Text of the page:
Tuesday Thingers

Today’s question: Series. Do you collect any series? Do you read series books? Fantasy? Mystery? Science fiction? Religious? Other genre? Do you use the series feature in LT to help you find new books or figure out what you might be missing from a series? — as ever, hosted by the wonderful Boston Bibliophile.

No, I didn’t forget this week, and I wasn’t too tired. I was too busy writing. Writing a guest blog post, admittedly, but at least I had the energy to write 1300 words of something. However, a day late, here is this week’s Tuesday Thinging.

Um, yeah, I read series. A large chunk of my LiveJournal friends list is the result of reading one particular series, namely Terry Pratchett’s Discworld. One of the things I did on the first day I had net access at home was subscribe to the Pratchett groups on Usenet. (Hi, guys.) I’ve read a lot of sf series over the years, though I don’t try to collect that many of them these days.

And I tend to read mystery series. One of my recent obsessions is the Dalziel and Pascoe series. I vaguely knew that it existed, but had never read any until I picked up Dialogues of the Dead from the local library’s “why not try this” shelf near the front desk while I was house-sitting for a friend for a few days — and was blown away. I’d picked up a couple of other books in the series at the same time. I read those, then went back to find any more the library might have. And after that I started buying them. I got my LibraryThing account a few months later, so that was the first series where I started using LT to keep track of which ones I’d read, and which ones I’d bought my own copies of. (I intend to get all of them, but some of the early ones weren’t in print in the US at the time, and I was accumulating them as they appeared in the local second-hand bookshop.)

What I like in a series is the ongoing development of the world and its people. I’m not really looking for the same book over and over, although those can be fun when done well. I’m looking for growth, in the writer and their world. And when I find a series that offers me that, I’ll stick with it for a long time.

guest blogging at The Sweet Flag

Today I’m the guest blogger over at The Sweet Flag, Jeanne Barrack’s blog about gay speculative fiction. 1300 words of wibbling about my books

Feel free to wander over and ask questions, though preferably not questions along the lines of “Jules, why are you writing 1300 words of blog post about writing books when you could be writing the next book?”

Tuesday Thingers

And… I remembered to go and look at this week’s prompt for Tuesday Thingers, in spite of being spaced out on cold medication and lack of sleep.

Today’s question: Early Reviewers- do you participate? How many books (approximately) have you received through the program? Have you liked them generally? What’s your favorite ER book? Do you participate in the discussion group on LT?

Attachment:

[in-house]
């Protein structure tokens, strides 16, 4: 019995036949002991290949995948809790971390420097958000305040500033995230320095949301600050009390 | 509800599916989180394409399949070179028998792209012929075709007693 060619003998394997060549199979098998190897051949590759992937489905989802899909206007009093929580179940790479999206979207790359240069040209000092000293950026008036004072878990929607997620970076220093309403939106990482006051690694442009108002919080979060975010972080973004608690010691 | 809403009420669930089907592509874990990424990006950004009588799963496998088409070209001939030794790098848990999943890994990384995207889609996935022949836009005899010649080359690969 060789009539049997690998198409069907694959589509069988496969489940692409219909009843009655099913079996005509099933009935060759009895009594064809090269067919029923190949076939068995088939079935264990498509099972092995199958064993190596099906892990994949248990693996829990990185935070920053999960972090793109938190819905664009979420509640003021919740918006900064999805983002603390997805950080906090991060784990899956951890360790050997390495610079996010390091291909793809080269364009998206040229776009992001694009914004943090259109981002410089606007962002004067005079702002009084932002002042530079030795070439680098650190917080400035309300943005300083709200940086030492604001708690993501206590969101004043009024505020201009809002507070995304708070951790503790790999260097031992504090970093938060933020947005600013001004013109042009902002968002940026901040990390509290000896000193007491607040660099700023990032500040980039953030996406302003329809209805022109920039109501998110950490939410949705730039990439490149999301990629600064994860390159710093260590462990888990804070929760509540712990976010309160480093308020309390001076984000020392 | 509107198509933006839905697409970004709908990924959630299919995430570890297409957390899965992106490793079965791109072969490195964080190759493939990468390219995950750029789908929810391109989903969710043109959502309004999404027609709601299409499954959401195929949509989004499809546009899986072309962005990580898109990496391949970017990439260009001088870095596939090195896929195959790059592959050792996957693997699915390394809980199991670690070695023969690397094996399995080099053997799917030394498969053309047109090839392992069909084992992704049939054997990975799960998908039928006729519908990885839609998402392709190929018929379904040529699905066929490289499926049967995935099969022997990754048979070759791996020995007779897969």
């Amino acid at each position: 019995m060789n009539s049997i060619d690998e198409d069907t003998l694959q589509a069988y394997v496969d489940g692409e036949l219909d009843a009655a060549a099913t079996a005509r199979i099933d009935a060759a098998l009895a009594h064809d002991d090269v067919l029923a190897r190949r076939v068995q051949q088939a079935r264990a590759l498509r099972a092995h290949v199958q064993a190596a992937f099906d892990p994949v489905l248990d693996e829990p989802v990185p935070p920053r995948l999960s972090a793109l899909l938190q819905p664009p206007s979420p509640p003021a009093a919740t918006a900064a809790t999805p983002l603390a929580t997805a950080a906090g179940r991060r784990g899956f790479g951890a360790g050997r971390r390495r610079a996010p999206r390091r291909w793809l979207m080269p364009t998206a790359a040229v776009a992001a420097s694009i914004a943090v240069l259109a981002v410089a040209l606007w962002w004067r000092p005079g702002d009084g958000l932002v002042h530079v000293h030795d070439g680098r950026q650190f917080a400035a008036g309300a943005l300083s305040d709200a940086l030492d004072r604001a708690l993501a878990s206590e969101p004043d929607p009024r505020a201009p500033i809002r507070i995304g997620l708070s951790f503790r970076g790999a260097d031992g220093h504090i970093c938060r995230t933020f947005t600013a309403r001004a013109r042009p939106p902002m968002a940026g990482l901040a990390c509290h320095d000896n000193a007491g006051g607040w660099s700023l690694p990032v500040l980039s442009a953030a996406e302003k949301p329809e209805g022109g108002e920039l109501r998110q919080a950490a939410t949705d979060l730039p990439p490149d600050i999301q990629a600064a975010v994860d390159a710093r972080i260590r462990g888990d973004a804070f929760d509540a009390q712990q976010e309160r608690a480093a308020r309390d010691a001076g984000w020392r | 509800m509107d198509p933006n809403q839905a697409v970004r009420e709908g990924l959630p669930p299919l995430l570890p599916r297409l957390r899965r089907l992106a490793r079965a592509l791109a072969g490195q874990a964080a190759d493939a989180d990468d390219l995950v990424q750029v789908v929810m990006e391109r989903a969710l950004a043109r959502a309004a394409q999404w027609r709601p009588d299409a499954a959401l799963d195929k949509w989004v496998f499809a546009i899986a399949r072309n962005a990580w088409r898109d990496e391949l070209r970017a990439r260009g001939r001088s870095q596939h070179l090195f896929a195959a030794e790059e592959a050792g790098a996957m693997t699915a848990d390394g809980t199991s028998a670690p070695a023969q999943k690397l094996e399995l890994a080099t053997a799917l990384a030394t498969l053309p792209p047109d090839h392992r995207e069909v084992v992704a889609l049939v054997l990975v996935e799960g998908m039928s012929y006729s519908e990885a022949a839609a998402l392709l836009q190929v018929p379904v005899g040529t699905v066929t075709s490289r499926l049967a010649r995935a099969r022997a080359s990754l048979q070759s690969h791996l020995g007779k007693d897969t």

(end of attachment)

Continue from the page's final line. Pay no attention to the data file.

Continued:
I signed up for Early Reviewers very early on in the programme, but then didn’t put in for books for a few months because I was in the throes of moving. Once I was settled again, I started putting my name in for the draw, and so far I’ve received two review copies through the programme. Both were relatively early on, when the ratio of requests to copies available wasn’t quite so high.

I’ve enjoyed both books I received. Gents is one I might have bought for myself anyway — in fact, I think I may have read a review of it when it was first released back in 1997, and thought then that it sounded interesting. Pandora in the Congo is one I might not have picked up if I’d seen it in a bookshop, but the blurb intrigued me when I was reading the descriptions of the books available in the ER programme that month, and it ended up as my third choice of three I thought I might enjoy. So for me ER has brought me one enjoyable book I might otherwise never have read.

I used to be fairly active on the discussion group, but that was before I went back to working full-time at a day job with a much longer commute than I’ve ever had before. I just don’t have time and energy at the moment for a lot of my usual online discussion, although as I get less tired just from the shock of Having A Job, I’m picking some of it up again. I miss the ER group. Maybe if I score a review copy this month…

half price rebate sale at Fictionwise

Fictionwise is having a Micropay rebate — buy any ebook there with a credit card or PayPal, get half the price back in a Micropay credit you can spend on more books. It’s on until Thursday. Some of my books are available on Fictionwise and in the sale, so if you’ve been meaning to pick up Dolphin Dreams, Mindscan, Lord and Master or Promises To Keep, now’s your chance to get them cheap:

book log